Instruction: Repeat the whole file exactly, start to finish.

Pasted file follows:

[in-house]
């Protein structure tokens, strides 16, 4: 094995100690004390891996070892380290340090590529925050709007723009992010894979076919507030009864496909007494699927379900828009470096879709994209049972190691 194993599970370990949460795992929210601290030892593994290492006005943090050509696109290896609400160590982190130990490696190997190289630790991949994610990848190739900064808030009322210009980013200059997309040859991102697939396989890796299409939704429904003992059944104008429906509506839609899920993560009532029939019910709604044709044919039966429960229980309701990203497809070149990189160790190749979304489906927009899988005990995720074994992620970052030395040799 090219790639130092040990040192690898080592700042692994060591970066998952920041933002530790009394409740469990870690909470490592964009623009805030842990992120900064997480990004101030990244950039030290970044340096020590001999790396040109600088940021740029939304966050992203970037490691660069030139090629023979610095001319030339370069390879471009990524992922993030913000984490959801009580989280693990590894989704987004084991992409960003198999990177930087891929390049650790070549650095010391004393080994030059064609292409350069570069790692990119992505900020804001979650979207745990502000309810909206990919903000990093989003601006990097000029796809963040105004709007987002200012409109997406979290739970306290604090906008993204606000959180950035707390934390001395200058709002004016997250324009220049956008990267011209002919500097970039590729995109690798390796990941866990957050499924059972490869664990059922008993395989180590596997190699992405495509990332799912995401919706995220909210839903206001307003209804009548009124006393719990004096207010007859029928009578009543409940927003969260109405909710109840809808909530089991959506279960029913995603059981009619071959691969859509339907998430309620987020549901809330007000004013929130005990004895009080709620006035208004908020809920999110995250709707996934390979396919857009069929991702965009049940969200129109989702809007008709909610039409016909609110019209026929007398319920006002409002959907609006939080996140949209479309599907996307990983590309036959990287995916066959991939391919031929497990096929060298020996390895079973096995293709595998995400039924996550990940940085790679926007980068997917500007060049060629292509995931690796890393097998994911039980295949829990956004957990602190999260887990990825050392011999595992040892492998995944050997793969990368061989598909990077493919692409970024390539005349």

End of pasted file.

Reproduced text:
[in-house]
């Protein structure tokens, strides 16, 4: 094995100690004390891996070892380290340090590529925050709007723009992010894979076919507030009864496909007494699927379900828009470096879709994209049972190691 194993599970370990949460795992929210601290030892593994290492006005943090050509696109290896609400160590982190130990490696190997190289630790991949994610990848190739900064808030009322210009980013200059997309040859991102697939396989890796299409939704429904003992059944104008429906509506839609899920993560009532029939019910709604044709044919039966429960229980309701990203497809070149990189160790190749979304489906927009899988005990995720074994992620970052030395040799 090219790639130092040990040192690898080592700042692994060591970066998952920041933002530790009394409740469990870690909470490592964009623009805030842990992120900064997480990004101030990244950039030290970044340096020590001999790396040109600088940021740029939304966050992203970037490691660069030139090629023979610095001319030339370069390879471009990524992922993030913000984490959801009580989280693990590894989704987004084991992409960003198999990177930087891929390049650790070549650095010391004393080994030059064609292409350069570069790692990119992505900020804001979650979207745990502000309810909206990919903000990093989003601006990097000029796809963040105004709007987002200012409109997406979290739970306290604090906008993204606000959180950035707390934390001395200058709002004016997250324009220049956008990267011209002919500097970039590729995109690798390796990941866990957050499924059972490869664990059922008993395989180590596997190699992405495509990332799912995401919706995220909210839903206001307003209804009548009124006393719990004096207010007859029928009578009543409940927003969260109405909710109840809808909530089991959506279960029913995603059981009619071959691969859509339907998430309620987020549901809330007000004013929130005990004895009080709620006035208004908020809920999110995250709707996934390979396919857009069929991702965009049940969200129109989702809007008709909610039409016909609110019209026929007398319920006002409002959907609006939080996140949209479309599907996307990983590309036959990287995916066959991939391919031929497990096929060298020996390895079973096995293709595998995400039924996550990940940085790679926007980068997917500007060049060629292509995931690796890393097998994911039980295949829990956004957990602190999260887990990825050392011999595992040892492998995944050997793969990368061989598909990077493919692409970024390539005349």